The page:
What do you think the kids would say about you if you were no longer here?

I was asked that very question in (yet) one of my self-help books. The author wanted me to reflect on the issue and if I, of course, unthinkable, did not like the answer I thought the kids would give, I had many years to rectify the situation, hopefully.

The author further urged me to ask my husband, on a scale of 1-10, how good a wife I had been this week. If I scored low I had to ask him what I needed to do in order to obtain a higher score.

I was not prepared to hear the response from my husband Jégwan. The probability that I would be angry, feel unfairly treated and NOT seen was great. I know (from experience) that it is a bad idea to ask questions, if you do not want to hear the answer. I was a coward. I admit it.

But the question about what the kids would say about me if I was no longer alive, I regarded as fairly harmless, so I went for it and asked my youngest son Jonas.

“Jonas, when I die, what would you say about me to your friends?” From his facial expression I suddenly felt that I would not get the answer I expected, so I quickly added that he could answer anything he wanted and I would not get angry.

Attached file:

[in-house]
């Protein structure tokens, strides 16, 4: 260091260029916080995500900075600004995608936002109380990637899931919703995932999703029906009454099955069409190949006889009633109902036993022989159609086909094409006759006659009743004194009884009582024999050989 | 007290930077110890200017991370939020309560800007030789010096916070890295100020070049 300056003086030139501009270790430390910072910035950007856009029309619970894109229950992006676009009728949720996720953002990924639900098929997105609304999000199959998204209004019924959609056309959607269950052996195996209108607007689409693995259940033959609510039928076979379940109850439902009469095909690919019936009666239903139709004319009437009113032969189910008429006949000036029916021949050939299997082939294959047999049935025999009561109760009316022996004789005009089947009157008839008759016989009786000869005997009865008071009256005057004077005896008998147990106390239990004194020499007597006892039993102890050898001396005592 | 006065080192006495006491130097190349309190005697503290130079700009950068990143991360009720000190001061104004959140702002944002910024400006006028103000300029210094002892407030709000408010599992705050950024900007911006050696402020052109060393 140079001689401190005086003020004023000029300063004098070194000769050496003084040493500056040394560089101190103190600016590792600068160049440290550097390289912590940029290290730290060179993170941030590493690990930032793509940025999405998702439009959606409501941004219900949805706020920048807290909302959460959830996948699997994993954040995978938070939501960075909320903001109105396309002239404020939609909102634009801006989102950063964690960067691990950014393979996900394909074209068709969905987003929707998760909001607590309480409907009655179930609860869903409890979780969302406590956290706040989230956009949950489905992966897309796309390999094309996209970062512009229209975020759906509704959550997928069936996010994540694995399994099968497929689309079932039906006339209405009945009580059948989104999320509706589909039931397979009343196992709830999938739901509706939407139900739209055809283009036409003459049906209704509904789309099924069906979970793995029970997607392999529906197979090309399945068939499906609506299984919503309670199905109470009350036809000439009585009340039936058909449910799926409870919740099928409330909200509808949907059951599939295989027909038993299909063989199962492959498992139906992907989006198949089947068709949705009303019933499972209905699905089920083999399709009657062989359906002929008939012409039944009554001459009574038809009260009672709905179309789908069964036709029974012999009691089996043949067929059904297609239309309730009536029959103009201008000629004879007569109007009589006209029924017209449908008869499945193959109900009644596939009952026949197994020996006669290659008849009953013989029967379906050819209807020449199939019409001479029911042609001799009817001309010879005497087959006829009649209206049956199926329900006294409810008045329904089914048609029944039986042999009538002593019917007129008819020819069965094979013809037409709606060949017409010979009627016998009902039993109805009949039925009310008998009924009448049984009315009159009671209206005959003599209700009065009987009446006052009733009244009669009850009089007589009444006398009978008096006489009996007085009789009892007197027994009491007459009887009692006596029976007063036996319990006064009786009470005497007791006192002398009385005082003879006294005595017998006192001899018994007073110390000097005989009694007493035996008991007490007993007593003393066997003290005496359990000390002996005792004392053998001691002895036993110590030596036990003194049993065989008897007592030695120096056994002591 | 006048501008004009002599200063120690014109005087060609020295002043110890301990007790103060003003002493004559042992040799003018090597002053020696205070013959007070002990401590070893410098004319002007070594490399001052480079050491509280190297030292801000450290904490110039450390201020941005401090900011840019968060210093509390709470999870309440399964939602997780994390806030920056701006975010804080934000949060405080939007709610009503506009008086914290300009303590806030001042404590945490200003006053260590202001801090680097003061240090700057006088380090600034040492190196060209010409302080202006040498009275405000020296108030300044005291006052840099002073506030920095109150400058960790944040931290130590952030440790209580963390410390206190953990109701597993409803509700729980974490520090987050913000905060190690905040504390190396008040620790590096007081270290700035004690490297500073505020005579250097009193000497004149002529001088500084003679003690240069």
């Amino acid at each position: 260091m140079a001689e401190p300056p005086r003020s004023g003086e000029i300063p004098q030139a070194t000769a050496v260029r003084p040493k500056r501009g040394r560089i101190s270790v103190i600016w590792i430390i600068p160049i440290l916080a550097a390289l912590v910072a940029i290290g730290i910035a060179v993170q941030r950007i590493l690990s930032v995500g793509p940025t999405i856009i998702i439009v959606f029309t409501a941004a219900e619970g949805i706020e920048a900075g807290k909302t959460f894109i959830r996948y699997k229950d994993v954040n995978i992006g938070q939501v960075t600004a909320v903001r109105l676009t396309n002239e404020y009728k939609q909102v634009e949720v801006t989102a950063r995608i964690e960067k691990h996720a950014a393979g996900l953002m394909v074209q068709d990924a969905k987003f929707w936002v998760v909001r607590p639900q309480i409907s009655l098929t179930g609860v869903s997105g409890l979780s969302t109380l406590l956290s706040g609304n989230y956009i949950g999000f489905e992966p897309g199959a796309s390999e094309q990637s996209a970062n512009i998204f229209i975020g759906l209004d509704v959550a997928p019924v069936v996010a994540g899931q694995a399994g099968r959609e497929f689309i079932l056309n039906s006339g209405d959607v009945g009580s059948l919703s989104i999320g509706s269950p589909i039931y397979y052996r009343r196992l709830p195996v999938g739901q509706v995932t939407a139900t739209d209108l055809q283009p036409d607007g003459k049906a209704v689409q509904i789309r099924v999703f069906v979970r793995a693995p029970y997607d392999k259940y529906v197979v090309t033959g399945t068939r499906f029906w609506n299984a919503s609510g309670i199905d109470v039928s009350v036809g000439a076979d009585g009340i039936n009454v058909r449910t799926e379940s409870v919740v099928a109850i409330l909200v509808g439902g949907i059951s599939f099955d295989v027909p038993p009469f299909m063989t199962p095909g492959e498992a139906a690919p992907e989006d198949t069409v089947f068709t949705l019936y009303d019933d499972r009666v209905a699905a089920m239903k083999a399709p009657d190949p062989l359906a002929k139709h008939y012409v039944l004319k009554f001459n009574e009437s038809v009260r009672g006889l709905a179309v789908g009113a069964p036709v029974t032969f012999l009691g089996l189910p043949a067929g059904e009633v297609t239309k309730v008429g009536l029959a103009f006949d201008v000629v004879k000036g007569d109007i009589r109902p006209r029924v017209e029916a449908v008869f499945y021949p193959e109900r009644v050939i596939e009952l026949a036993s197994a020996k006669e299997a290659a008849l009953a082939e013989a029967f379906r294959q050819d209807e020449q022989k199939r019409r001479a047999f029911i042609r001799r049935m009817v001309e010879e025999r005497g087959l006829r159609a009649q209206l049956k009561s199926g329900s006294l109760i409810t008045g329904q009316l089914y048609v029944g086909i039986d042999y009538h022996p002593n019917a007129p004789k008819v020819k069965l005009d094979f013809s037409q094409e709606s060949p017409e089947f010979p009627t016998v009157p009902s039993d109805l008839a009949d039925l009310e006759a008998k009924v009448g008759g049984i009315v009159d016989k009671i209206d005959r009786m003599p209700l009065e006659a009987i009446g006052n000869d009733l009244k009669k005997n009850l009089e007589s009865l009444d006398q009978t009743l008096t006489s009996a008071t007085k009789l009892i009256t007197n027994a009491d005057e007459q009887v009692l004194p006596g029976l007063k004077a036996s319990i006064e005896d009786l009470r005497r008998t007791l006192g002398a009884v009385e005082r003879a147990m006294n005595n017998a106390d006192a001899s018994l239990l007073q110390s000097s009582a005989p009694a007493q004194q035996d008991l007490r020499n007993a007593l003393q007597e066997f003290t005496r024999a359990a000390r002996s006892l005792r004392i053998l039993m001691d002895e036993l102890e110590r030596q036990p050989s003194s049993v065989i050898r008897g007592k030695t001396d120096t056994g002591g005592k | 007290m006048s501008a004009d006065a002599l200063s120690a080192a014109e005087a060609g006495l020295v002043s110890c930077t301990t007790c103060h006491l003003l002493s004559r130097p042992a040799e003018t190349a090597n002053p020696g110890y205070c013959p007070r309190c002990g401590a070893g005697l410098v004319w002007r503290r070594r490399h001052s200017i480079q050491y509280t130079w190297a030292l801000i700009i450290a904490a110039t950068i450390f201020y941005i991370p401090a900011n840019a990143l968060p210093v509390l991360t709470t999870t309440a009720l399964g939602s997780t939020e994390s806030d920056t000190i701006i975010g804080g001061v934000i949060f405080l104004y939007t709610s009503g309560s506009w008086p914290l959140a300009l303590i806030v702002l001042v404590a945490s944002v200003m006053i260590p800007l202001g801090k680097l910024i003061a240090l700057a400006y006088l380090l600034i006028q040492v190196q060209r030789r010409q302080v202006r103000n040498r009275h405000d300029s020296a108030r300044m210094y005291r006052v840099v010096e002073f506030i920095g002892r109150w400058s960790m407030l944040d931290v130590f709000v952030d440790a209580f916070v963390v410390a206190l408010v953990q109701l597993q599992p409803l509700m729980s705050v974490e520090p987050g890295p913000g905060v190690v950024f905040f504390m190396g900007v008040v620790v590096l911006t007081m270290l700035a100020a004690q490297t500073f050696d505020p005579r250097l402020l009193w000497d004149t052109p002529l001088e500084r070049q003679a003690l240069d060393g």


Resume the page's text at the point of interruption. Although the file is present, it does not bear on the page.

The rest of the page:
Jonas looked hesitantly at me and replied: “I would say that you were such a health conscious mom, who often got angry at me and cursed me out.”

I manned up, swallowed my automatically generated defense speech, and asked what I should do differently going forward, if I were to change his view of me.

I should stop being so mad at him, because he didn’t like that, which I understood perfectly well, but I was getting angry for a reason and it was important for me to know if he understood why I got angry.

He did indeed. We found a good compromise, where I had to give him a clear reminder that now it was about to go wrong for the two of us again. Then he would be able to choose to act and or do something different and I should be more aware of when he triggered something in me.

I even had the courage to ask him again after a few months. And I got praise.

“You are doing much, much better now, mom.” I was told.

That made me really happy.

Maybe it seems like a trivial exercise, but it is incredibly powerful, because based on the feedback we receive from our loved ones, we can assess how well we are doing.

It is through feedback we learn something about ourselves and then be able to improve ourselves.

The feedback we receive hopefully reflects the person we want to be. And if it isn’t so, we should change our behavior, so we can get a more desirable feedback.

I hope you let yourself be inspired by my story and conduct your own ‘test’ within your fusion family, if you have the courage and desire to do so.



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